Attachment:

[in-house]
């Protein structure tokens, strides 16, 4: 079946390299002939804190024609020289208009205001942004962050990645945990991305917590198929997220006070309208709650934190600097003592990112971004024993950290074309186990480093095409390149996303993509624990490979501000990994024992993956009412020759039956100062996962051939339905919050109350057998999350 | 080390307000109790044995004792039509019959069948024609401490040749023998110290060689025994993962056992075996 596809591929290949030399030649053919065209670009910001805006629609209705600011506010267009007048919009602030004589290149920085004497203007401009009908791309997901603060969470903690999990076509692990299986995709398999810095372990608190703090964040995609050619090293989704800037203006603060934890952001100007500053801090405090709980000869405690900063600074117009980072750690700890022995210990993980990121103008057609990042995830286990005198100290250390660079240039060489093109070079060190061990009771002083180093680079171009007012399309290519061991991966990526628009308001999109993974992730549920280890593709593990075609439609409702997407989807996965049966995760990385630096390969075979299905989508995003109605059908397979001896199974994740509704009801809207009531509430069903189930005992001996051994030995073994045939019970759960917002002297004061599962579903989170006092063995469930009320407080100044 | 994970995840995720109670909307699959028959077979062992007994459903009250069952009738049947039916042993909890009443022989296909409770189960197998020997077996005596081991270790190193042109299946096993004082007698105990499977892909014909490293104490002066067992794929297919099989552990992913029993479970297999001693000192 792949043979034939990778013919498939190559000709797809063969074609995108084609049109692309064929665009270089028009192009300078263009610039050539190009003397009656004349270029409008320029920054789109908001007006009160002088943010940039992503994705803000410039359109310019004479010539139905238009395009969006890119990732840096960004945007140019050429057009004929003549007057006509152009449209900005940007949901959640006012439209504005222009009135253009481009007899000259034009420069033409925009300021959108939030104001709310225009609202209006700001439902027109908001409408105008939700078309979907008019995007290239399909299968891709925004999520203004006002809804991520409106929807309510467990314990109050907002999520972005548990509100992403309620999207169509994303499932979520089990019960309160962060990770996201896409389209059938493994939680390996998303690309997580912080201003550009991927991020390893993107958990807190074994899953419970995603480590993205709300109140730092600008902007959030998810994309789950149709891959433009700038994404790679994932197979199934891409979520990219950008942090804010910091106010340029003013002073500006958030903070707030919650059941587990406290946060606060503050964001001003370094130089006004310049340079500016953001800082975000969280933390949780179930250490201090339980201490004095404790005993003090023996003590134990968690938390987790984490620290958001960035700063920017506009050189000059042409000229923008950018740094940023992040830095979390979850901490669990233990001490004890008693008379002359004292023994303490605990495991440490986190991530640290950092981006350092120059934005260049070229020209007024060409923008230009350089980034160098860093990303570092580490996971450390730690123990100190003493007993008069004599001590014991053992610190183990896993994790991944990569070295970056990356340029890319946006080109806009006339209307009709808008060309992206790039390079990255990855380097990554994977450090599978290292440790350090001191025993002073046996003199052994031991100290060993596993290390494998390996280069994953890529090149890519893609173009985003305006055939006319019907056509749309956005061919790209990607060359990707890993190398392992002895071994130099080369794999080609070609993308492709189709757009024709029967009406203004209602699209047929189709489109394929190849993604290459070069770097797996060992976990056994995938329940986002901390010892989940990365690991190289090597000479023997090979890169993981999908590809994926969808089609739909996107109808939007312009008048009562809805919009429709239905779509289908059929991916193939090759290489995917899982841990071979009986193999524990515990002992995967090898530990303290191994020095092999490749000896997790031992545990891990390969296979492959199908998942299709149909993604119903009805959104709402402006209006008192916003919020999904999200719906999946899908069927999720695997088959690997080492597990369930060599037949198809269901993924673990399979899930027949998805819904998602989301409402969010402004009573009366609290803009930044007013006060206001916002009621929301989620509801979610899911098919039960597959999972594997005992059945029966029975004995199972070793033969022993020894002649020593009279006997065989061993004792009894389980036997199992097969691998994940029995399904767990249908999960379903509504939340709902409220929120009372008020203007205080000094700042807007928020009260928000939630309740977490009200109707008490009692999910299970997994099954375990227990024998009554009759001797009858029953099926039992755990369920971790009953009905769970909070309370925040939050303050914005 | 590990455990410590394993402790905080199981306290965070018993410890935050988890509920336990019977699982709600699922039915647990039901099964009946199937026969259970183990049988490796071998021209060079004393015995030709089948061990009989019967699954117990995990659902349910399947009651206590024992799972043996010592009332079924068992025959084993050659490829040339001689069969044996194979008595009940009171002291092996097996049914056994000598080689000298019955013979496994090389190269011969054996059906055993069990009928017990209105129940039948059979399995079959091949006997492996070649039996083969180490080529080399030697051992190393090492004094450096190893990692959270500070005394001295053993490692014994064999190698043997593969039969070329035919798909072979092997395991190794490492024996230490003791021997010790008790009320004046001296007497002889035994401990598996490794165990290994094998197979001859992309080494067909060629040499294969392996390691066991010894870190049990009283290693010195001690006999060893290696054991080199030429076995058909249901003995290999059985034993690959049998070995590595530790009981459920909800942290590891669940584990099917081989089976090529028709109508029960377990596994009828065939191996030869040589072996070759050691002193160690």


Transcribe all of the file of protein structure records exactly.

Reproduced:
[in-house]
């Protein structure tokens, strides 16, 4: 079946390299002939804190024609020289208009205001942004962050990645945990991305917590198929997220006070309208709650934190600097003592990112971004024993950290074309186990480093095409390149996303993509624990490979501000990994024992993956009412020759039956100062996962051939339905919050109350057998999350 | 080390307000109790044995004792039509019959069948024609401490040749023998110290060689025994993962056992075996 596809591929290949030399030649053919065209670009910001805006629609209705600011506010267009007048919009602030004589290149920085004497203007401009009908791309997901603060969470903690999990076509692990299986995709398999810095372990608190703090964040995609050619090293989704800037203006603060934890952001100007500053801090405090709980000869405690900063600074117009980072750690700890022995210990993980990121103008057609990042995830286990005198100290250390660079240039060489093109070079060190061990009771002083180093680079171009007012399309290519061991991966990526628009308001999109993974992730549920280890593709593990075609439609409702997407989807996965049966995760990385630096390969075979299905989508995003109605059908397979001896199974994740509704009801809207009531509430069903189930005992001996051994030995073994045939019970759960917002002297004061599962579903989170006092063995469930009320407080100044 | 994970995840995720109670909307699959028959077979062992007994459903009250069952009738049947039916042993909890009443022989296909409770189960197998020997077996005596081991270790190193042109299946096993004082007698105990499977892909014909490293104490002066067992794929297919099989552990992913029993479970297999001693000192 792949043979034939990778013919498939190559000709797809063969074609995108084609049109692309064929665009270089028009192009300078263009610039050539190009003397009656004349270029409008320029920054789109908001007006009160002088943010940039992503994705803000410039359109310019004479010539139905238009395009969006890119990732840096960004945007140019050429057009004929003549007057006509152009449209900005940007949901959640006012439209504005222009009135253009481009007899000259034009420069033409925009300021959108939030104001709310225009609202209006700001439902027109908001409408105008939700078309979907008019995007290239399909299968891709925004999520203004006002809804991520409106929807309510467990314990109050907002999520972005548990509100992403309620999207169509994303499932979520089990019960309160962060990770996201896409389209059938493994939680390996998303690309997580912080201003550009991927991020390893993107958990807190074994899953419970995603480590993205709300109140730092600008902007959030998810994309789950149709891959433009700038994404790679994932197979199934891409979520990219950008942090804010910091106010340029003013002073500006958030903070707030919650059941587990406290946060606060503050964001001003370094130089006004310049340079500016953001800082975000969280933390949780179930250490201090339980201490004095404790005993003090023996003590134990968690938390987790984490620290958001960035700063920017506009050189000059042409000229923008950018740094940023992040830095979390979850901490669990233990001490004890008693008379002359004292023994303490605990495991440490986190991530640290950092981006350092120059934005260049070229020209007024060409923008230009350089980034160098860093990303570092580490996971450390730690123990100190003493007993008069004599001590014991053992610190183990896993994790991944990569070295970056990356340029890319946006080109806009006339209307009709808008060309992206790039390079990255990855380097990554994977450090599978290292440790350090001191025993002073046996003199052994031991100290060993596993290390494998390996280069994953890529090149890519893609173009985003305006055939006319019907056509749309956005061919790209990607060359990707890993190398392992002895071994130099080369794999080609070609993308492709189709757009024709029967009406203004209602699209047929189709489109394929190849993604290459070069770097797996060992976990056994995938329940986002901390010892989940990365690991190289090597000479023997090979890169993981999908590809994926969808089609739909996107109808939007312009008048009562809805919009429709239905779509289908059929991916193939090759290489995917899982841990071979009986193999524990515990002992995967090898530990303290191994020095092999490749000896997790031992545990891990390969296979492959199908998942299709149909993604119903009805959104709402402006209006008192916003919020999904999200719906999946899908069927999720695997088959690997080492597990369930060599037949198809269901993924673990399979899930027949998805819904998602989301409402969010402004009573009366609290803009930044007013006060206001916002009621929301989620509801979610899911098919039960597959999972594997005992059945029966029975004995199972070793033969022993020894002649020593009279006997065989061993004792009894389980036997199992097969691998994940029995399904767990249908999960379903509504939340709902409220929120009372008020203007205080000094700042807007928020009260928000939630309740977490009200109707008490009692999910299970997994099954375990227990024998009554009759001797009858029953099926039992755990369920971790009953009905769970909070309370925040939050303050914005 | 590990455990410590394993402790905080199981306290965070018993410890935050988890509920336990019977699982709600699922039915647990039901099964009946199937026969259970183990049988490796071998021209060079004393015995030709089948061990009989019967699954117990995990659902349910399947009651206590024992799972043996010592009332079924068992025959084993050659490829040339001689069969044996194979008595009940009171002291092996097996049914056994000598080689000298019955013979496994090389190269011969054996059906055993069990009928017990209105129940039948059979399995079959091949006997492996070649039996083969180490080529080399030697051992190393090492004094450096190893990692959270500070005394001295053993490692014994064999190698043997593969039969070329035919798909072979092997395991190794490492024996230490003791021997010790008790009320004046001296007497002889035994401990598996490794165990290994094998197979001859992309080494067909060629040499294969392996390691066991010894870190049990009283290693010195001690006999060893290696054991080199030429076995058909249901003995290999059985034993690959049998070995590595530790009981459920909800942290590891669940584990099917081989089976090529028709109508029960377990596994009828065939191996030869040589072996070759050691002193160690």